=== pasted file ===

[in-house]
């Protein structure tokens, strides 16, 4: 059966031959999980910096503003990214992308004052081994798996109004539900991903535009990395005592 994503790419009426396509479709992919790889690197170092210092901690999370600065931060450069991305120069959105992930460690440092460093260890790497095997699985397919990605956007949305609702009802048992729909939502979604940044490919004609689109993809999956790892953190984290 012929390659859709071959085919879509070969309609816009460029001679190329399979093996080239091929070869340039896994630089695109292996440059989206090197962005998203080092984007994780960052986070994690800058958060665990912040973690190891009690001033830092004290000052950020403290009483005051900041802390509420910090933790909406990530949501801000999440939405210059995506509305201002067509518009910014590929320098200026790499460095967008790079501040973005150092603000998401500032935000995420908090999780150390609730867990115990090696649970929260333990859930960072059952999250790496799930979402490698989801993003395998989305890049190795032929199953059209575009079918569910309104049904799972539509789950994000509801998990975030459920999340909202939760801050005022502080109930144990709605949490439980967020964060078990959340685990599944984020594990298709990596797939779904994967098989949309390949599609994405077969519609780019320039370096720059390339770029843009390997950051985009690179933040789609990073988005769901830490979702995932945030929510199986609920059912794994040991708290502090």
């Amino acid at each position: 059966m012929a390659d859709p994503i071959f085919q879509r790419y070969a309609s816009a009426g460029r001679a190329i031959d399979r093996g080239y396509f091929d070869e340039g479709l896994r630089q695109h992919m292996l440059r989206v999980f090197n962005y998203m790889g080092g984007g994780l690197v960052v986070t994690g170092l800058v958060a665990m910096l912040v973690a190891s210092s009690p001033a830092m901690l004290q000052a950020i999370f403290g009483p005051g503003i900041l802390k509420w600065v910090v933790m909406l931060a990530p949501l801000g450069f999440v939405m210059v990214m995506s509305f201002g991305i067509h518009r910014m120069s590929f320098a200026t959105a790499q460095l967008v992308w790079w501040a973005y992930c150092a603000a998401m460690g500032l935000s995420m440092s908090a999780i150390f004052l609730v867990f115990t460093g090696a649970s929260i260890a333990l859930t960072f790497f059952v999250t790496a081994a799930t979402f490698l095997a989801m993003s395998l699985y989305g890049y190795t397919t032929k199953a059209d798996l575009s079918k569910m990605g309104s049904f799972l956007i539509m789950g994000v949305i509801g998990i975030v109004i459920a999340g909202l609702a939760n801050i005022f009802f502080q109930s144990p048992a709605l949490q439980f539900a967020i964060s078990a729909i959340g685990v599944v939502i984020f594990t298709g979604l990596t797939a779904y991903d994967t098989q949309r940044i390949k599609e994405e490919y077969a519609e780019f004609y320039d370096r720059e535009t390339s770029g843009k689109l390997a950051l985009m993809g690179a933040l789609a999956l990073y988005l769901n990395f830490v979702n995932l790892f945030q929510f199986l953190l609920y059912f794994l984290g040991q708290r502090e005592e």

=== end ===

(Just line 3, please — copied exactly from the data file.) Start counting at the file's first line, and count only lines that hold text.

């Amino acid at each position: 059966m012929a390659d859709p994503i071959f085919q879509r790419y070969a309609s816009a009426g460029r001679a190329i031959d399979r093996g080239y396509f091929d070869e340039g479709l896994r630089q695109h992919m292996l440059r989206v999980f090197n962005y998203m790889g080092g984007g994780l690197v960052v986070t994690g170092l800058v958060a665990m910096l912040v973690a190891s210092s009690p001033a830092m901690l004290q000052a950020i999370f403290g009483p005051g503003i900041l802390k509420w600065v910090v933790m909406l931060a990530p949501l801000g450069f999440v939405m210059v990214m995506s509305f201002g991305i067509h518009r910014m120069s590929f320098a200026t959105a790499q460095l967008v992308w790079w501040a973005y992930c150092a603000a998401m460690g500032l935000s995420m440092s908090a999780i150390f004052l609730v867990f115990t460093g090696a649970s929260i260890a333990l859930t960072f790497f059952v999250t790496a081994a799930t979402f490698l095997a989801m993003s395998l699985y989305g890049y190795t397919t032929k199953a059209d798996l575009s079918k569910m990605g309104s049904f799972l956007i539509m789950g994000v949305i509801g998990i975030v109004i459920a999340g909202l609702a939760n801050i005022f009802f502080q109930s144990p048992a709605l949490q439980f539900a967020i964060s078990a729909i959340g685990v599944v939502i984020f594990t298709g979604l990596t797939a779904y991903d994967t098989q949309r940044i390949k599609e994405e490919y077969a519609e780019f004609y320039d370096r720059e535009t390339s770029g843009k689109l390997a950051l985009m993809g690179a933040l789609a999956l990073y988005l769901n990395f830490v979702n995932l790892f945030q929510f199986l953190l609920y059912f794994l984290g040991q708290r502090e005592e």